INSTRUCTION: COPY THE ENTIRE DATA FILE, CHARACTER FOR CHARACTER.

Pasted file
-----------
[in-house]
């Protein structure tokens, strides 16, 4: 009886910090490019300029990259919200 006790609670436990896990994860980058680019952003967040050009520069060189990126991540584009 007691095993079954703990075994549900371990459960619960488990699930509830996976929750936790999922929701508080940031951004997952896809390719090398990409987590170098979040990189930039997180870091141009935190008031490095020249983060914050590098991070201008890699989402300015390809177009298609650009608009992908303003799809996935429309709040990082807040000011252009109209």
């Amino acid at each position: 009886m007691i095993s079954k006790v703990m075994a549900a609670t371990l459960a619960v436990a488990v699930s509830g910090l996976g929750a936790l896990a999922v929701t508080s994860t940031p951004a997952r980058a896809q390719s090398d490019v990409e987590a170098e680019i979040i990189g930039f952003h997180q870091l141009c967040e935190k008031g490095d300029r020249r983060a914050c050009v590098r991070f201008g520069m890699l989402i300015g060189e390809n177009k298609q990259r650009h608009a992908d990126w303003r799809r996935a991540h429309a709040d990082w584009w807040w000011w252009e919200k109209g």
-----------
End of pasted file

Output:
[in-house]
């Protein structure tokens, strides 16, 4: 009886910090490019300029990259919200 006790609670436990896990994860980058680019952003967040050009520069060189990126991540584009 007691095993079954703990075994549900371990459960619960488990699930509830996976929750936790999922929701508080940031951004997952896809390719090398990409987590170098979040990189930039997180870091141009935190008031490095020249983060914050590098991070201008890699989402300015390809177009298609650009608009992908303003799809996935429309709040990082807040000011252009109209």
């Amino acid at each position: 009886m007691i095993s079954k006790v703990m075994a549900a609670t371990l459960a619960v436990a488990v699930s509830g910090l996976g929750a936790l896990a999922v929701t508080s994860t940031p951004a997952r980058a896809q390719s090398d490019v990409e987590a170098e680019i979040i990189g930039f952003h997180q870091l141009c967040e935190k008031g490095d300029r020249r983060a914050c050009v590098r991070f201008g520069m890699l989402i300015g060189e390809n177009k298609q990259r650009h608009a992908d990126w303003r799809r996935a991540h429309a709040d990082w584009w807040w000011w252009e919200k109209g």